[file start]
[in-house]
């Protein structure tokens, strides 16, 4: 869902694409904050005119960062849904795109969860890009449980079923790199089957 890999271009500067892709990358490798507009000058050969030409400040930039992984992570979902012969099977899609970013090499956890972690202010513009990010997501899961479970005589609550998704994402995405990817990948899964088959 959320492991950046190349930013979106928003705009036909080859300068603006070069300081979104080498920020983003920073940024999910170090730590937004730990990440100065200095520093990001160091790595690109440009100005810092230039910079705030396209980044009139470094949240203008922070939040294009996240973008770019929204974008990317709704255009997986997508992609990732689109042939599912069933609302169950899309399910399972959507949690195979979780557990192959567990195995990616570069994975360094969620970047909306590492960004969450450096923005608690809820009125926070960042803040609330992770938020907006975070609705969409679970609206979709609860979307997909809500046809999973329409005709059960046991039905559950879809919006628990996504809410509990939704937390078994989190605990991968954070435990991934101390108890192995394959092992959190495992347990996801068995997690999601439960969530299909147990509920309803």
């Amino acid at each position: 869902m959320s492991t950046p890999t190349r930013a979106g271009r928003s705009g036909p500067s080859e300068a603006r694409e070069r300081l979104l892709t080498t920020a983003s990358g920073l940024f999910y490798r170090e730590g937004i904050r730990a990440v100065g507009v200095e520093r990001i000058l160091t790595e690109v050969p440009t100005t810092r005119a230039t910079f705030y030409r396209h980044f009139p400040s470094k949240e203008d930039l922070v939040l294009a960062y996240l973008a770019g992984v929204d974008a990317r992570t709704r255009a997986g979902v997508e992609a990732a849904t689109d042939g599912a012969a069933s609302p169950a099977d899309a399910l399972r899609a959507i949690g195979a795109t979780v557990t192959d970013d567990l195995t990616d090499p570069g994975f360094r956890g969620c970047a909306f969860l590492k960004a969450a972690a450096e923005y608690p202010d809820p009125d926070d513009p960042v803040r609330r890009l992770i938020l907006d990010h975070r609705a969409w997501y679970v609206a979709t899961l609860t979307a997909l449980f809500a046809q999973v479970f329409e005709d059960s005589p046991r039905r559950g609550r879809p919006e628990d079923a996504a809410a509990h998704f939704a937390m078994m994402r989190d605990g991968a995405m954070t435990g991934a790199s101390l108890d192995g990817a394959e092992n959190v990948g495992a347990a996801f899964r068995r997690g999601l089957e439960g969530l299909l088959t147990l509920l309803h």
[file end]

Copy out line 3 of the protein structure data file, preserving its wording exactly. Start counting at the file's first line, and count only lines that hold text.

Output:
């Amino acid at each position: 869902m959320s492991t950046p890999t190349r930013a979106g271009r928003s705009g036909p500067s080859e300068a603006r694409e070069r300081l979104l892709t080498t920020a983003s990358g920073l940024f999910y490798r170090e730590g937004i904050r730990a990440v100065g507009v200095e520093r990001i000058l160091t790595e690109v050969p440009t100005t810092r005119a230039t910079f705030y030409r396209h980044f009139p400040s470094k949240e203008d930039l922070v939040l294009a960062y996240l973008a770019g992984v929204d974008a990317r992570t709704r255009a997986g979902v997508e992609a990732a849904t689109d042939g599912a012969a069933s609302p169950a099977d899309a399910l399972r899609a959507i949690g195979a795109t979780v557990t192959d970013d567990l195995t990616d090499p570069g994975f360094r956890g969620c970047a909306f969860l590492k960004a969450a972690a450096e923005y608690p202010d809820p009125d926070d513009p960042v803040r609330r890009l992770i938020l907006d990010h975070r609705a969409w997501y679970v609206a979709t899961l609860t979307a997909l449980f809500a046809q999973v479970f329409e005709d059960s005589p046991r039905r559950g609550r879809p919006e628990d079923a996504a809410a509990h998704f939704a937390m078994m994402r989190d605990g991968a995405m954070t435990g991934a790199s101390l108890d192995g990817a394959e092992n959190v990948g495992a347990a996801f899964r068995r997690g999601l089957e439960g969530l299909l088959t147990l509920l309803h």